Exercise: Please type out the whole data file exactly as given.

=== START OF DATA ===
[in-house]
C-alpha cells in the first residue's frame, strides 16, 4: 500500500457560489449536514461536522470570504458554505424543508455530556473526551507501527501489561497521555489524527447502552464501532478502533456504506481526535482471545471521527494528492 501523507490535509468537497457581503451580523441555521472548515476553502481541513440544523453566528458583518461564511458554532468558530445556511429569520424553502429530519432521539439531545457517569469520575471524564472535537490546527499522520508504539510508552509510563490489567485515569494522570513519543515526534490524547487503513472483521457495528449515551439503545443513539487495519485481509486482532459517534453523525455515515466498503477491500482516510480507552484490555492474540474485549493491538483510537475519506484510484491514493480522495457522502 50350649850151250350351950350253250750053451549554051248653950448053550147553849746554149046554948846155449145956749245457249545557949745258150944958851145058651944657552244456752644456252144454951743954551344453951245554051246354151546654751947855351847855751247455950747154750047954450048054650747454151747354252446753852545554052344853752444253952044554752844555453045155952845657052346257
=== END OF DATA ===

[in-house]
C-alpha cells in the first residue's frame, strides 16, 4: 500500500457560489449536514461536522470570504458554505424543508455530556473526551507501527501489561497521555489524527447502552464501532478502533456504506481526535482471545471521527494528492 501523507490535509468537497457581503451580523441555521472548515476553502481541513440544523453566528458583518461564511458554532468558530445556511429569520424553502429530519432521539439531545457517569469520575471524564472535537490546527499522520508504539510508552509510563490489567485515569494522570513519543515526534490524547487503513472483521457495528449515551439503545443513539487495519485481509486482532459517534453523525455515515466498503477491500482516510480507552484490555492474540474485549493491538483510537475519506484510484491514493480522495457522502 50350649850151250350351950350253250750053451549554051248653950448053550147553849746554149046554948846155449145956749245457249545557949745258150944958851145058651944657552244456752644456252144454951743954551344453951245554051246354151546654751947855351847855751247455950747154750047954450048054650747454151747354252446753852545554052344853752444253952044554752844555453045155952845657052346257